6.) Listening to Kevvy Kev’s KZSU [Stanford University’s] radio show, the Drum, in 1985
I’d get so nervous when I called the request line, and Kev would answer the phone. I listened to the show every Sunday night at 6pm religiously. Half the songs he played I couldn’t get at Star Records. It inspired me to seek out the rare underground records on indie labels that were coming out at the time. I later got my demo played on his show and was in disbelief. The demo was done with my first MC, Mark S. I did all the beats on a Boss “Dr. Rhythm” drum machine, and we did all the rhymes and scratches live out of my bedroom.

7.) Doing shows with DJ King Shameek in 1985 and him telling me that we’d soon be hip-hop stars and would tour together
He later moved to NYC and blew up with the group Twin Hype. I remember seeing his 900-number ads (alongside Fresh Prince) during Yo! MTV Raps and thinking, he used to promise me we’d “Do it to the Crowd” together. What happened?

8.) Going to the Egyptian Lover show at the Santa Clara County Fairgrounds in 1986 and getting dropped off only to find out it was sold out
I had to wait for my mom to go home so I could call her to come back and pick me up–pre-cell phone era. Later that year, while still in high school, I got my first taste of the stage and lights, opening up for Triniere with my man, MC Cool Breeze. We wore matching Coca-Cola shirts to the gig and had to sneak into the club. Triniere came to the show in a pink Rolls Royce limo and kicked us out of her dressing room. We felt so stupid.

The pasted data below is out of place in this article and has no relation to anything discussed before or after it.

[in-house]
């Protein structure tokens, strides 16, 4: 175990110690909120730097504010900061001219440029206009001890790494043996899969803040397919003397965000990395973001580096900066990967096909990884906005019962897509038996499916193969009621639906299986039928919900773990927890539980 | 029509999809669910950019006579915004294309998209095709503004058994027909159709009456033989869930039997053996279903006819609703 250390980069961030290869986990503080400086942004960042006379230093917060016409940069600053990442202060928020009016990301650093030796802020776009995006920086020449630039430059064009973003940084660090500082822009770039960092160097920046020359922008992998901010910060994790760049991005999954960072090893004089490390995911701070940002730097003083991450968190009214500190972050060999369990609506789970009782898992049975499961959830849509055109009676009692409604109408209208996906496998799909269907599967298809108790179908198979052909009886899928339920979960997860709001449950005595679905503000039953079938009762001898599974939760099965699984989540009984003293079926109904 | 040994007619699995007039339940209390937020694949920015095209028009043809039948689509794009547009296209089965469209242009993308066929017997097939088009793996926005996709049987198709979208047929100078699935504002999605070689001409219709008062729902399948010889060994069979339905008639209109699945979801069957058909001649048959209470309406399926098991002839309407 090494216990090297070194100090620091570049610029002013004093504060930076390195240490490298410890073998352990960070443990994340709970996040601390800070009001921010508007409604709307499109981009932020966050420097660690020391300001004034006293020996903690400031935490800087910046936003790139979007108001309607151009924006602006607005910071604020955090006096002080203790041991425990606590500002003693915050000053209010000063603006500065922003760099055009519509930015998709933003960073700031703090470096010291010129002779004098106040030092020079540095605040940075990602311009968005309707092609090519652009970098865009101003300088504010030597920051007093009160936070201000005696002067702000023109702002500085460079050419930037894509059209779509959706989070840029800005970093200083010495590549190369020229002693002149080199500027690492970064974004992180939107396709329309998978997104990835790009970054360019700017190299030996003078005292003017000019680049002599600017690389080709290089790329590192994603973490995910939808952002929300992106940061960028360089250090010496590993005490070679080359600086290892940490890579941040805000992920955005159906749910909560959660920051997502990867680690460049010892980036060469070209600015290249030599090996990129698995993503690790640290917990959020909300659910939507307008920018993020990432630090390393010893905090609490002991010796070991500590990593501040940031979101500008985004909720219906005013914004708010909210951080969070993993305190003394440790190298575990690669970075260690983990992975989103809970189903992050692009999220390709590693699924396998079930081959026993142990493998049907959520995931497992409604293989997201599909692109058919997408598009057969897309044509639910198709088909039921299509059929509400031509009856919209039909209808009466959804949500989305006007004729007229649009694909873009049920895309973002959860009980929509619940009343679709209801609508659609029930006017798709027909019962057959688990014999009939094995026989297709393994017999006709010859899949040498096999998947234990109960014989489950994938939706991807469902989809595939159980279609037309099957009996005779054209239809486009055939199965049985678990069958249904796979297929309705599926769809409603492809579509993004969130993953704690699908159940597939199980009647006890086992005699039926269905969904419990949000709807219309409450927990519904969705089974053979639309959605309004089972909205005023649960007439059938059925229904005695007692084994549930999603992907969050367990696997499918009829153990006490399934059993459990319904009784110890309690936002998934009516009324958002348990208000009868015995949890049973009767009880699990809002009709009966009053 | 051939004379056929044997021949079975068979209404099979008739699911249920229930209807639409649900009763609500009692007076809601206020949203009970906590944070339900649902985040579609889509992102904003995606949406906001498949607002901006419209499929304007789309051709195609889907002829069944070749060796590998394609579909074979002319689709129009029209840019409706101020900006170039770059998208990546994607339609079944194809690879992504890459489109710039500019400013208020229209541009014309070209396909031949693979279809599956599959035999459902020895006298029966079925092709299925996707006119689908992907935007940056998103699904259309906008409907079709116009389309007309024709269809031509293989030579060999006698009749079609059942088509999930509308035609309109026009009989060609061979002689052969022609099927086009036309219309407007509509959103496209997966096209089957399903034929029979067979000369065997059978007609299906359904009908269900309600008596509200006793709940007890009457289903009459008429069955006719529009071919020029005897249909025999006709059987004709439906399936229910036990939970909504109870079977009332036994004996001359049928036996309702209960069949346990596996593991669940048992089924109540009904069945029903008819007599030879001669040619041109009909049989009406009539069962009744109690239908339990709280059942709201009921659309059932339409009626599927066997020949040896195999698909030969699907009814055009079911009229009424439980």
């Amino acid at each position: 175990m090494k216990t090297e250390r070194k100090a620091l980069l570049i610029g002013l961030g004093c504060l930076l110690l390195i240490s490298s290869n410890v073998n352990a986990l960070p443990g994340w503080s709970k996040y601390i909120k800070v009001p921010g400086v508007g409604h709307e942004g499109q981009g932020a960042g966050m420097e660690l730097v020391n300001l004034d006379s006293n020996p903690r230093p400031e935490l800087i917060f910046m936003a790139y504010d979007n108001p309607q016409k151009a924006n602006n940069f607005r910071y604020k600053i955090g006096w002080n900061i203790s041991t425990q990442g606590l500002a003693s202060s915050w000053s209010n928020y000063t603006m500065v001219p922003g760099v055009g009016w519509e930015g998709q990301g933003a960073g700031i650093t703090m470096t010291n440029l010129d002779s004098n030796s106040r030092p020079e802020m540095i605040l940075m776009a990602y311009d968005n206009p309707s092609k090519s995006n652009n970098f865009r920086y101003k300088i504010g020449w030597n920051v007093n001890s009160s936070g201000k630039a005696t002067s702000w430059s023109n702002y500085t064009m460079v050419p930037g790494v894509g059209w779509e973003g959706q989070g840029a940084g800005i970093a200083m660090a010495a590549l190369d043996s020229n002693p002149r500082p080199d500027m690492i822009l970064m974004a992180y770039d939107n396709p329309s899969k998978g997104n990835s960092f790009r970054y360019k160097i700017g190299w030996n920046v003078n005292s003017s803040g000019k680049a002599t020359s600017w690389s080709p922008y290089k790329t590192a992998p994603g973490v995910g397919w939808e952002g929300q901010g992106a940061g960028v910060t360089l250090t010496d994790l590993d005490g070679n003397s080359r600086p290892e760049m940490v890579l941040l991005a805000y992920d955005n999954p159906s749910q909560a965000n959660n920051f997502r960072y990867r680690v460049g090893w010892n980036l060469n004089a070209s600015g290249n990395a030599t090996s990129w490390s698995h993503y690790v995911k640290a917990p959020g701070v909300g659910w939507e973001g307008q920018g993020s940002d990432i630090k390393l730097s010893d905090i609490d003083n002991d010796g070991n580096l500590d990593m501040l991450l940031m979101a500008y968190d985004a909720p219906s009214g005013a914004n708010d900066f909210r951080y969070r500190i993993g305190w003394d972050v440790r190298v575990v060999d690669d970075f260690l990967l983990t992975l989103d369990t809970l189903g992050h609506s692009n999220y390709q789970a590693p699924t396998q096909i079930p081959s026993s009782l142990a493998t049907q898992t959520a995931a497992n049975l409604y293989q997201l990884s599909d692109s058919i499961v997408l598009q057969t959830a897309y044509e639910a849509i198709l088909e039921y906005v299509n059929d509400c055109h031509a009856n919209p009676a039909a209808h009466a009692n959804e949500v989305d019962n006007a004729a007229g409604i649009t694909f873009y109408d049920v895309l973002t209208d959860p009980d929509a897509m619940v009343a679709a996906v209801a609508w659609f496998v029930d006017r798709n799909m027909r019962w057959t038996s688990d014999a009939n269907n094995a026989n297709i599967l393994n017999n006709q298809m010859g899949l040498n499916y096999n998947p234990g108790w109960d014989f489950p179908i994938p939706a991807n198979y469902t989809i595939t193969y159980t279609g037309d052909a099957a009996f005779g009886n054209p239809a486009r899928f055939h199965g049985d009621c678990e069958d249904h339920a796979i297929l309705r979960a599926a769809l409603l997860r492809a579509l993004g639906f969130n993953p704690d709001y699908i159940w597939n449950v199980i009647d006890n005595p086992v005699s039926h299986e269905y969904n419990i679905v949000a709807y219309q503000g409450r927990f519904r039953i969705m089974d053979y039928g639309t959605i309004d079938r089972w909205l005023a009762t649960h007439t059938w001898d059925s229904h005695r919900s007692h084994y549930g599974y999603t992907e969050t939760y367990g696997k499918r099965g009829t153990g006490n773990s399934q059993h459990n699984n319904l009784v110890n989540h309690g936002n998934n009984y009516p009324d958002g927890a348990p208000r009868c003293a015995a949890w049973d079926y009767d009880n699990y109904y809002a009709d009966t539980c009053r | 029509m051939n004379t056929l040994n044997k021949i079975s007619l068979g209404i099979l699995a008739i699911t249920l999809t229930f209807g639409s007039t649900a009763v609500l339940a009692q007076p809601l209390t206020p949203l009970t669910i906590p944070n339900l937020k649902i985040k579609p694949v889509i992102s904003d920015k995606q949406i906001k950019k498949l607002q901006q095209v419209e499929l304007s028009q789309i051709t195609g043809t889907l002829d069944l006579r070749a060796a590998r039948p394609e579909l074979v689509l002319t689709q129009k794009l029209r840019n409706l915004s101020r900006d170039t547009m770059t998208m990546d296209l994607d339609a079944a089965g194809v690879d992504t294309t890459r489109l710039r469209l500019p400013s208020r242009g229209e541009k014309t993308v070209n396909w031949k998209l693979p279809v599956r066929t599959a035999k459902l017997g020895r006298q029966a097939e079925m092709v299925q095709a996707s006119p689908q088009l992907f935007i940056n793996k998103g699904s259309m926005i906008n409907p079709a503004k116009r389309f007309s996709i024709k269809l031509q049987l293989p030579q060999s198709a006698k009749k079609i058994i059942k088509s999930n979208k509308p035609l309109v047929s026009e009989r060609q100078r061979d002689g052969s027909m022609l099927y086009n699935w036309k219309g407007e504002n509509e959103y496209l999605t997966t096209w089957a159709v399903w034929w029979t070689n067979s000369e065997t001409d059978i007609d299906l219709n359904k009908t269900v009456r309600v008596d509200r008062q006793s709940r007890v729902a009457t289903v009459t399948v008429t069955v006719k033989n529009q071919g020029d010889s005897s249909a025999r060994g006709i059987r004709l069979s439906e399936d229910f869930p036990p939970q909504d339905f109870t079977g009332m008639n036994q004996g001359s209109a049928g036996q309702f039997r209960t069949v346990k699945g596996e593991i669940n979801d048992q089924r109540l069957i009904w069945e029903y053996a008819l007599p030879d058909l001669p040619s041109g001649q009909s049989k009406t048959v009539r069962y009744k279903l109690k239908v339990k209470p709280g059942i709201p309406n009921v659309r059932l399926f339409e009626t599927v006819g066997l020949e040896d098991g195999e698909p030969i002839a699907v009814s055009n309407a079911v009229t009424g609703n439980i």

9.) DJing at KSJS
I first started on the hip-hop radio show “Project Sound” in 1990 and eventually started my own funk show called “The Groove Machine.”

The program director of KSJS also helped me put out my first record, “You Can’t Swing This,” by Lyrical Prophecy in 1990. One of the first 12-inch rap records from San Jose, only 500 copies were pressed. DJ Shadow told me recently that the record now goes for big money in Japan with hip-hop collectors.

10.) Recording and performing with MC Charizma in ’91 and ’92
We were doing radio, clubs, magazines and TV appearances as my dreams were finally becoming reality. Charizma and I did shows for the Bomb’s David Paul at the DNA Lounge in San Francisco, sharing the bill with House of Pain, Black Sheep, Pharcyde and Nas. The Rocksteady DJs–DJ Q-Bert, Mixmaster Mike and Apollo–opened for us!

We were interviewed by a then-unknown Sway for KMEL’s new hip-hop radio experiment called The Wakeup Show. Who would have guessed that Sway would eventually become the face and voice of MTV! We never made it to MTV, but we did make it to Home Turf. Back then, everyone had a crush on show host Dominique DiPrima, but Kevvy Kev was dating her at the time, so Charizma and I just admired her from afar.

11.) Being part of the first hip-hop group from San Jose to be signed by a major label
In late 1992, Charizma and I signed with Hollywood Records, which was owned by Disney. They had us recording in bigger studios and our checks had Mickey Mouse’s face on them. We toured Europe with Raw Fusion [Money B and DJ Fuze of Digital Underground], and they would tell us stories about their friend Tupac and how he was always a wild one.

They were also in the process of recording a new song in the same studio we went to called “I Get Around.” I later found out that they used to all bump our demos, and that’s the reason we got signed in the first place.